Interview with Abyssal (UK)


Abyssall UK Logo“If you are trying to make money as an extreme metal band, instead of composing music purely for the love of it, then you are quite frankly a fool.”

Interview by Jason Guest

Jason: To begin, can you tell us about the album title, Novit Enim Dominus Qui Sunt Eius (Ed: reviewed here), its significance, and what it means in relation to the music?

Abyssal: The title of the album loosely translated to “God knows those who are his”. This title doesn’t specifically define any constant message that underpins the album, however it is generally fitting and indicative of the range of themes covered; most generally the futility of human endeavours and their inevitable decay and degradation.

Jason: There are two short atmospheric pieces on the album, ‘Elegy of Ruin’ and ‘Elegy of Staves’. Is there some significance as to where they are placed on the album?

Abyssal: There is not a tremendous amount of meaning behind the instrumentals, and their purpose is generally just to break up an otherwise impregnable wall of metal music, however they are loosely correlated to the tracks which they precede.

‘…Ruin’ introduces the metaphor of the headless serpent – the formless and chaotic nature that ideologies adopt, and thus the inherent difficulties in combating them. The ambience is intended to signify the listener’s literal approach to the serpent

The title of ‘…Staves’ is borrowed from the ideas of William Catton, and introduces the Malthusian epoch. This is represented by the sound of an ever growing cacophony of infants.

Jason: Rather than a straight-ahead DM album, the album feels more an experiment in darkness and atmosphere rather than an attempt to throw riffs and hooks at the listener. Why take this approach to your music?

Abyssal: There is a surfeit of death metal that aims to create earworms through catchy riffs, and that is all well and good to a certain extent. This approach was never really what Abyssal was about – while Denouement was somewhat more riff based, it still was not particularly accessible or gripping.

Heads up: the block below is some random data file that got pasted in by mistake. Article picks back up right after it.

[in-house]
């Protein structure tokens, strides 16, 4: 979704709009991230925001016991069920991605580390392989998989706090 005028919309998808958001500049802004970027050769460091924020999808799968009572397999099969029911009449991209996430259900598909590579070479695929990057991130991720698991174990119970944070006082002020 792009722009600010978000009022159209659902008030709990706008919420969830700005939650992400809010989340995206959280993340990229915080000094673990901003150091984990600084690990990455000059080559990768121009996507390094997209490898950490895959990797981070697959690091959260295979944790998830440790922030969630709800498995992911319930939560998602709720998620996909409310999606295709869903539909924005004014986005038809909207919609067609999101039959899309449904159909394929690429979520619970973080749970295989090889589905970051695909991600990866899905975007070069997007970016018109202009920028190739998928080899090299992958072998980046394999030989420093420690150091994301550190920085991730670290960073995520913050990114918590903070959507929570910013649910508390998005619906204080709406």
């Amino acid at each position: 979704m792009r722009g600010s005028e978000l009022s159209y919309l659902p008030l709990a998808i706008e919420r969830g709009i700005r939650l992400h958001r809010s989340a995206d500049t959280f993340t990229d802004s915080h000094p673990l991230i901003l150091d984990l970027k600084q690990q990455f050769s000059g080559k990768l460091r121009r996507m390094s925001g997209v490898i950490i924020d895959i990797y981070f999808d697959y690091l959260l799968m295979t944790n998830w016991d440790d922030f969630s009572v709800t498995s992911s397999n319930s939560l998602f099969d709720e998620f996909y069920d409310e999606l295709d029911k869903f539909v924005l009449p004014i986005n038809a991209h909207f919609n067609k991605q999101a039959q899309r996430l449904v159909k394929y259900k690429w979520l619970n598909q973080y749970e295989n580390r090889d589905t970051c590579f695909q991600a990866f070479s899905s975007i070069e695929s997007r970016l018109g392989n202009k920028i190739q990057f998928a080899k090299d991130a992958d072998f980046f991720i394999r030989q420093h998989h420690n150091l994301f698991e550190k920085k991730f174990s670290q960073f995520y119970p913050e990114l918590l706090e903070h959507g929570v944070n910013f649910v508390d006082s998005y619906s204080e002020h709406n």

Jason: Does this approach make it more interesting creatively and from a writing perspective?

Abyssal: It does not necessarily make the approach more or less interesting, but it certainly requires a different way of thinking compared to how one would go about writing a song intended to be catchy. There is certainly more that you can get away with when aiming for atmospheric music – typically songs will bloat somewhat and lack the leanness of a more conventional track.

Jason: What are the lyrical themes and where do you take inspiration from?

Abyssal: There is a great deal of material that both albums delve into, and a great deal of variety in what we cover as well. Typically, the real world is used as a basis for lyrics, rather than occultism or fiction. This is somewhat of a quirk when comparing to other similar artists, as much of the concepts we use are drawn from sources which do not appear conducive to extreme metal music.

Catton, Fuller, prominent Humanist thinkers like Hitchens etc. The list would be quite long if I went on.

Abyssal – Novit Enim Dominus Qui Sunt Eius
Abyssal – Novit Enim Dominus Qui Sunt Eius

Jason: Who designed the artwork? Were they given complete control over the design or did the band have a hand in its design?

Abyssal: The artwork for the original self-released album was courtesy of a Lithuanian photographer named Kristina Gentvainyte; she was also responsible for the artwork on the debut record Denouement.

Her photography is varied, but often depicts the bleak, decayed and forgotten, and so is a great fit for Abyssal’s music.

The original layout was re-imagined for the Profound Lore issue of Novit…, as well as for the Exitium Productions cassette, and the Iron Bonehead LP.

Jason: For you, how does the band on Novit Enim Dominus Qui Sunt Eius compare with the band on your 2012 debut, Denouement? How have the band developed in the interim between the two?

Abyssal: There is a fairly marked difference. The albums touch on similar concepts, but differ in their approaches. Denouement is much more conventional, straightforward and cathartic than its successor, which fumbles and churns around in the dark much more obtusely. The discs share a common feel, but obtain it through different means.

Jason: Are there any particular bands or albums that have had a direct impact on the band’s sound?